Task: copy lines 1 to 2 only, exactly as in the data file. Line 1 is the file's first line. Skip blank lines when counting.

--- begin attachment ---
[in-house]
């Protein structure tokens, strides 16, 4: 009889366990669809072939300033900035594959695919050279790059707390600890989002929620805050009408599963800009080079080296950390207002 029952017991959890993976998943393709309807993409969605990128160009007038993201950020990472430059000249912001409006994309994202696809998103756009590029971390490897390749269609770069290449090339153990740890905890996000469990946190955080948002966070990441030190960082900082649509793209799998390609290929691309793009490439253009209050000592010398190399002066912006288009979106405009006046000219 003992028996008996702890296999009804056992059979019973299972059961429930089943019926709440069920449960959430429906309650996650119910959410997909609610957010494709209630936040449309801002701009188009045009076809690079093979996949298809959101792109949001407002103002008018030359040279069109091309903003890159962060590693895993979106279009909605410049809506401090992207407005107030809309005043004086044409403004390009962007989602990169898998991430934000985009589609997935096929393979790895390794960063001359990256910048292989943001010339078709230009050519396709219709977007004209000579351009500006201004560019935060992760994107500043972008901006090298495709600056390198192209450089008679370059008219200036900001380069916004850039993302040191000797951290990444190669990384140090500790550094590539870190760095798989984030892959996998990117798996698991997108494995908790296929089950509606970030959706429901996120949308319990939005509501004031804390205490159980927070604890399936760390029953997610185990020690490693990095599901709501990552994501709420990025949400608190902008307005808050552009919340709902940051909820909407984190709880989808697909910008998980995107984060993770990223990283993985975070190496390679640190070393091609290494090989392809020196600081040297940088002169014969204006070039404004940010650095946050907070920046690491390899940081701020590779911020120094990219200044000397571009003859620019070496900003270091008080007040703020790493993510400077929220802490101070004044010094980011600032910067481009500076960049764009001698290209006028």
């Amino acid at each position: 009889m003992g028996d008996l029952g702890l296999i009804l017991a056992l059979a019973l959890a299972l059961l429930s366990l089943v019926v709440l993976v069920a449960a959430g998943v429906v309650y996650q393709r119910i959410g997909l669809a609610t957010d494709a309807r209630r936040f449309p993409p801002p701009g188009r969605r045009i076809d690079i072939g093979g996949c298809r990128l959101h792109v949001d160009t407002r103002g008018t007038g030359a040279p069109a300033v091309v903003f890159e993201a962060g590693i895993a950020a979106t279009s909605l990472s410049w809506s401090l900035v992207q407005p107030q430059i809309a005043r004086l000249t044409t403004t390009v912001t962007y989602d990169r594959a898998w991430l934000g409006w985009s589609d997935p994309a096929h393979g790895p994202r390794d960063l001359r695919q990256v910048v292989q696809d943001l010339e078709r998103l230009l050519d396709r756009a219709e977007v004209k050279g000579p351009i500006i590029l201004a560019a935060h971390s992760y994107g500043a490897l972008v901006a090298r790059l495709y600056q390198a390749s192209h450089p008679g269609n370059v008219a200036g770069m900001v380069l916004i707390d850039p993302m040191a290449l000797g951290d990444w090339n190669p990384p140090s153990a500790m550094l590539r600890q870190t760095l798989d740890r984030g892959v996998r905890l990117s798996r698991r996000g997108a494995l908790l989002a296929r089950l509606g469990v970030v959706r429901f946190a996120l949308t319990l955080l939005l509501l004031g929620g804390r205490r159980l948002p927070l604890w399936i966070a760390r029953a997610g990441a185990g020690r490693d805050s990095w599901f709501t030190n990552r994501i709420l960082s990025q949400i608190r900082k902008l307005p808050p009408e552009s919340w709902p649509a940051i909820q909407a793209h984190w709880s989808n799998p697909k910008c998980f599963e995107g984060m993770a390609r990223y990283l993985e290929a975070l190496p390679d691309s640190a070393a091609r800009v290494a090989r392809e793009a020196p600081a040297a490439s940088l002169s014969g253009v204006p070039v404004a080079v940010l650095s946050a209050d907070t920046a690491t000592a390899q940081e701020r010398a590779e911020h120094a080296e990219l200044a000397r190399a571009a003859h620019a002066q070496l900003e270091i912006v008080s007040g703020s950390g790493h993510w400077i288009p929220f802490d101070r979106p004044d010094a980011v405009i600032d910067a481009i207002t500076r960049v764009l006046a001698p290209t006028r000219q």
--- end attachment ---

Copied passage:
[in-house]
């Protein structure tokens, strides 16, 4: 009889366990669809072939300033900035594959695919050279790059707390600890989002929620805050009408599963800009080079080296950390207002 029952017991959890993976998943393709309807993409969605990128160009007038993201950020990472430059000249912001409006994309994202696809998103756009590029971390490897390749269609770069290449090339153990740890905890996000469990946190955080948002966070990441030190960082900082649509793209799998390609290929691309793009490439253009209050000592010398190399002066912006288009979106405009006046000219 003992028996008996702890296999009804056992059979019973299972059961429930089943019926709440069920449960959430429906309650996650119910959410997909609610957010494709209630936040449309801002701009188009045009076809690079093979996949298809959101792109949001407002103002008018030359040279069109091309903003890159962060590693895993979106279009909605410049809506401090992207407005107030809309005043004086044409403004390009962007989602990169898998991430934000985009589609997935096929393979790895390794960063001359990256910048292989943001010339078709230009050519396709219709977007004209000579351009500006201004560019935060992760994107500043972008901006090298495709600056390198192209450089008679370059008219200036900001380069916004850039993302040191000797951290990444190669990384140090500790550094590539870190760095798989984030892959996998990117798996698991997108494995908790296929089950509606970030959706429901996120949308319990939005509501004031804390205490159980927070604890399936760390029953997610185990020690490693990095599901709501990552994501709420990025949400608190902008307005808050552009919340709902940051909820909407984190709880989808697909910008998980995107984060993770990223990283993985975070190496390679640190070393091609290494090989392809020196600081040297940088002169014969204006070039404004940010650095946050907070920046690491390899940081701020590779911020120094990219200044000397571009003859620019070496900003270091008080007040703020790493993510400077929220802490101070004044010094980011600032910067481009500076960049764009001698290209006028």